95 Pages Posted: 21 Apr 2010
Date Written: April 20, 2010
This Article argues that third parties should be able to invest in lawsuits to a much greater degree than is currently permitted in most jurisdictions in the United States. The laws of assignment and maintenance limit the freedom of litigants to sell all or part of their lawsuits to strangers. I argue in the Article that the foundation of both doctrines is based on something I call the theory of “the inauthentic claim.”
The theory of the inauthentic claim asserts that there is a quality, separate and in addition to legal validity, which confers “authenticity” to a lawsuit. It does not presuppose that “inauthentic” lawsuits are more likely to be spurious, fraudulent, or frivolous than “authentic” lawsuits. It holds, instead, that the mere fact that a third party involved him or herself in the suit for the wrong reasons (either by taking an assignment in the suit or supporting the suit), is proof that the suit is against public policy.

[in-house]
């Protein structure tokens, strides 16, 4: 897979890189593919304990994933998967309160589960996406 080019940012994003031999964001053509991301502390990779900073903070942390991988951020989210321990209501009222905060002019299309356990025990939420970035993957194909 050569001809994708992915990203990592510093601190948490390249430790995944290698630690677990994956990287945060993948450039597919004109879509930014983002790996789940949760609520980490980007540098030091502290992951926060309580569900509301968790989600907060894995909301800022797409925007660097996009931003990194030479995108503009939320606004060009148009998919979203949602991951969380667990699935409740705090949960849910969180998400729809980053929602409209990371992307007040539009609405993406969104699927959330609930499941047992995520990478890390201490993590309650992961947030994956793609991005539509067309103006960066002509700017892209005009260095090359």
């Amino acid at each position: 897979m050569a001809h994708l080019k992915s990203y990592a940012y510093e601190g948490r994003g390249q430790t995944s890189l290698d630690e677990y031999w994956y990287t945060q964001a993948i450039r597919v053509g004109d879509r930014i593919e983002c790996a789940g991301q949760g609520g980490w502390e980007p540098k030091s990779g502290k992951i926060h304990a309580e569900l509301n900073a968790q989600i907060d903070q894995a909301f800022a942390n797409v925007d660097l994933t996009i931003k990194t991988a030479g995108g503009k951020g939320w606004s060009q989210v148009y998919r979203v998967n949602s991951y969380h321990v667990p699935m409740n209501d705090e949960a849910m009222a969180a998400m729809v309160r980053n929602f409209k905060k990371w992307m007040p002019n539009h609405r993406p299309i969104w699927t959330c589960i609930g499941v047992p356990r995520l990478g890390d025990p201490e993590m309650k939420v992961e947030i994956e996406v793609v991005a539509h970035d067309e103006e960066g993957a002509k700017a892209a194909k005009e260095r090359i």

This Article examines two arguments that might be used to defend the theory of the inauthentic claim, one from history and one from jurisprudence. I conclude that neither argument is persuasive. I conclude the Article by sketching a research agenda based on empirical evidence that would help policymakers and judges choose the socially optimal set of rules for third party investment in litigation.
Keywords: assignment, maintenance, champerty, chose in action, nonassignability, corrective justice
Suggested Citation: Suggested Citation
Sebok, Anthony J., The Inauthentic Claim (April 20, 2010). Vanderbilt Law Review, Vol. 64, 2011; Cardozo Legal Studies Research Paper No. 298. Available at SSRN: https://ssrn.com/abstract=1593329
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